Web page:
X Marks the Spot
"Lo-fi is all the rage," MTV's John Norris declared recently in a segment that featured footage of punks Jay Reatard and Tyvek storming Red River staple Beerland during South by Southwest 08. The proclamation came as no surprise to Denton's Marked Men, who sealed their garage punk aesthetic with debut 7-inch "I Can't Be Good" on local imprint Mortville Records in 2003. "I hate the way a lot of modern music sounds," riffs guitarist/vocalist Mark Ryan, who moonlights in High Tension Wires with Mike Wiebe of the Riverboat Gamblers. "It's real important for us that our recordings have a lot of energy. I don't want it to sound glossed over or clean." The quartet is currently working on a new LP for Portland, Ore.'s Dirtnap Records and hits Emo's on Friday as part of the annual Chaos in Tejas festival (see Music Listings). The Marked Men's days in Austin may be numbered, since guitarist Jeff Burke is migrating to Japan in July. "The last time we played the festival, a friend of ours from Toronto stage-dived and ended up cracking his head open and having to go to the hospital," Ryan recalls. "This show has a lot to live up to."
The Great Gig in the Sky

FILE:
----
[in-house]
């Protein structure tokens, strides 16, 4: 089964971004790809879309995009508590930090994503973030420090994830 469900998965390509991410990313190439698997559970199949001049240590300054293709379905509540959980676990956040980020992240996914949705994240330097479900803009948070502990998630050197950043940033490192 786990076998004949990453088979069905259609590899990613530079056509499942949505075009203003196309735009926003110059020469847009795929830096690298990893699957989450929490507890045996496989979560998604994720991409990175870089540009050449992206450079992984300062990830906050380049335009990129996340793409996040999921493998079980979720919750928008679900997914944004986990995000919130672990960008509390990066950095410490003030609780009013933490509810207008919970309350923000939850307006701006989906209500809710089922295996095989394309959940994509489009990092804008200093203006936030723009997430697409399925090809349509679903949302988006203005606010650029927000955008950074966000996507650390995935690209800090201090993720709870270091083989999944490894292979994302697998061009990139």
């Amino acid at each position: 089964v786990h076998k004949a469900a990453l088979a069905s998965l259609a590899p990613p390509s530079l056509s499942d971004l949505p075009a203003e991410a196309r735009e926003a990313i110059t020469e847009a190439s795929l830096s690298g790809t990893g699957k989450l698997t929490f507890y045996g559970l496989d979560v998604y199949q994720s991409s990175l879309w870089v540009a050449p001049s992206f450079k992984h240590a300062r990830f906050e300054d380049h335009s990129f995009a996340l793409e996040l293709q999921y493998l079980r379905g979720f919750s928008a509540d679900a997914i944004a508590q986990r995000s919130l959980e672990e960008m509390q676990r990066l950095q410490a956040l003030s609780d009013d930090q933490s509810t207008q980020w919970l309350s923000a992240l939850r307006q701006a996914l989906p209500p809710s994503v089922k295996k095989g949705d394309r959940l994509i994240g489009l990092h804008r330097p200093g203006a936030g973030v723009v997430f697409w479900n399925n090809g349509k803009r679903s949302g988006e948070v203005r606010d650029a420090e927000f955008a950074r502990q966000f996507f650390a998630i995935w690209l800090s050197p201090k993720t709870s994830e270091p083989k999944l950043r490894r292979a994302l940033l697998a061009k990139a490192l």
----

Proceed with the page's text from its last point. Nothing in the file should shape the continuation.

Every band gets asked what its dream lineup would be. Few get to make it happen. This weekend, local instrumentalists Explosions in the Sky curate and headline an All Tomorrow's Parties festival at the Butlins Holiday Resort in Minehead, England. "None of the bands were difficult to get a hold of, but there were some dream bands that we couldn't quite convince to get back together, including Neutral Milk Hotel, Jawbreaker, and Bedhead," relays drummer Christopher Hrasky from Berlin. Among those scheduled to perform are the reunited Polvo, Ghostface Killah, and nearly the entire roster of Explosions' label Temporary Residence, along with locals Trail of Dead and Okkervil River. "I have yet to see Jens Lekman and the National, but for nostalgic reasons, I'm probably most excited for Dinosaur Jr.," Hrasky confides. "I'm not sure if I would be playing music if it weren't for that band. It's sort of a dream come true."